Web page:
Wednesday, June 23, 2010

Dustin Hoffman and Anthony Hopkins for The Song Of Names

If this movie doesn't sound like Oscar bait I don't know what does. Hoffman and Hopkins ( who will play the adult versions of their childhood friendship ) are signed on to star, and yes, for the first time sharing the screen, in this adaptation from the Norman Lebrecht novel of the same name, with the screenplay being adapted by Oscar nominee Jeffrey Caine ( The Constant Gardener ) and the film directed by Vadim Perelman ( House Of Sand and Fog ) Perelman has landed 7 time Oscar nominee James Horner to score the film and it will be interesting to see who he chooses as his director of photography. The great Roger Deakins who worked with Perelman on House Of Sand and Fog, does have some room on his itinerary having just finishing work on the Coen brothers True Grit. Deakins would be a great choice.

The story of The Song Of Names starts with Martin Simmonds, the President ad Owner of Simmonds Ltd. (a music publishing company), has been asked to judge a music festival in the small town of Tawburn. He hears nothing remarkable until one young player - a violinist - plays a certain rubato, one that reminds Martin of the young man who stayed with his family in London, pre-WWII. The young man was a virtuoso, showing great promise but disappeared from Martin's family and from the world mysteriously, on the day of his debut performance.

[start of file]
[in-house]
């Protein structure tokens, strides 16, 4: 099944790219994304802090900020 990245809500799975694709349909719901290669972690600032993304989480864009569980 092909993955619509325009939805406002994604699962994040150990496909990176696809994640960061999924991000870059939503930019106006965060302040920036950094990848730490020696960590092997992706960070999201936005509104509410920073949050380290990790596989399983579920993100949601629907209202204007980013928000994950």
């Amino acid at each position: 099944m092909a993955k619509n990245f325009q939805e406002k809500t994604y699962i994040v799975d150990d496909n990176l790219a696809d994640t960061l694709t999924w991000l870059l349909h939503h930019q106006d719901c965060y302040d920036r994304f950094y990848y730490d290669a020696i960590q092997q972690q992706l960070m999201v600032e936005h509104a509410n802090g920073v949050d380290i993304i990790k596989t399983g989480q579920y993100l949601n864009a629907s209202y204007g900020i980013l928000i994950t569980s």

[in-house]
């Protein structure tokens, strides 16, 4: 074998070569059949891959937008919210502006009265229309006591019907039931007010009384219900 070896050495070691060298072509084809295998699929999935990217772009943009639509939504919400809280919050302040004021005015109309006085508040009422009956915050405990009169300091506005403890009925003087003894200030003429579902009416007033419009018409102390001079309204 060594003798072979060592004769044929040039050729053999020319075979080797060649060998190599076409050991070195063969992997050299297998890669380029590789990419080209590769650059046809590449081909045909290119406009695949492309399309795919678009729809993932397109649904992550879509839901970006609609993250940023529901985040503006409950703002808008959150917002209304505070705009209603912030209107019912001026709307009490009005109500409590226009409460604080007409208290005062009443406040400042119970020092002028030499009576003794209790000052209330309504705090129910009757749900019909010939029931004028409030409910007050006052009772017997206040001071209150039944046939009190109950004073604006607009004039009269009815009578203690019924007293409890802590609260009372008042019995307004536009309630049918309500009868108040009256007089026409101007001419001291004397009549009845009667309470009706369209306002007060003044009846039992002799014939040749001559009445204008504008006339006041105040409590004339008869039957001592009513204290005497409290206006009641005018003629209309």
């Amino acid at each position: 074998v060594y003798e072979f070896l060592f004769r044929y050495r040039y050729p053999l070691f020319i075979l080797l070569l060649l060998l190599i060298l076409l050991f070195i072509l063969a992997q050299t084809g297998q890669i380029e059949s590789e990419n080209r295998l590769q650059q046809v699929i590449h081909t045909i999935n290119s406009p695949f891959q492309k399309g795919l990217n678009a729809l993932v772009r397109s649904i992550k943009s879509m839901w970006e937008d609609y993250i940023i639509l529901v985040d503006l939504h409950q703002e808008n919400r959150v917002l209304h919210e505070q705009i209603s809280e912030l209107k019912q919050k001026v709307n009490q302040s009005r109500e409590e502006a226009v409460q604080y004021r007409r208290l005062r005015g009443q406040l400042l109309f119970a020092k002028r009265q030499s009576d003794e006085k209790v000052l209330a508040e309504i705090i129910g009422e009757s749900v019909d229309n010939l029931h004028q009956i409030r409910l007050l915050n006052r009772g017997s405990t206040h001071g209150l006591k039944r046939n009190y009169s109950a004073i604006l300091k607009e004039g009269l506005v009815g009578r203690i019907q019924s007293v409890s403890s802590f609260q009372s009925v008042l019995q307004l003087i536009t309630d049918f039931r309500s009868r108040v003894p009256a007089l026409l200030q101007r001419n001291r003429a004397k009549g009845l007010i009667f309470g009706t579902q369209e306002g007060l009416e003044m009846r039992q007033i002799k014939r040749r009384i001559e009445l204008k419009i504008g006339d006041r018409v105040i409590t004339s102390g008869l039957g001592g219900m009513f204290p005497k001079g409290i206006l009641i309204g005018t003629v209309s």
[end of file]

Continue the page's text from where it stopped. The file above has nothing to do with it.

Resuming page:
What follows in Norman Lebrecht's "The Song of Names," is a story of remembrance and devotion. With that one rubato, Martin travels back in time, to when his father took in the promising young violinist, Dovidl Rapoport, while his father returned to Warsaw to protect his family. He remembers all the devotion the two shared and the pain that was caused to him and his family upon Dovidl's disappearance. The grown-up Martin begins a search for Dovidl, forcing both of them to face up to their pasts.

The characters are very well-defined and believable. Plus, Lebrecht's descriptions of life in pre-War London from a child's perspective are quite remarkable. You really feel as though you are biking through the streets with the two young boys or watching the Germans warplanes flying over London. He also gives the reader insight into the different sects of the Jewish community in both the past and the present.

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About Me

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Started to really pay attention to film ( movies ) what was going on in front of the camera, but more interestingly, behind it as well at about as far back as age 10. Motion pictures ( when good ) are a fascinating medium. All the work and prep that goes into filmmaking. It's an amazing process !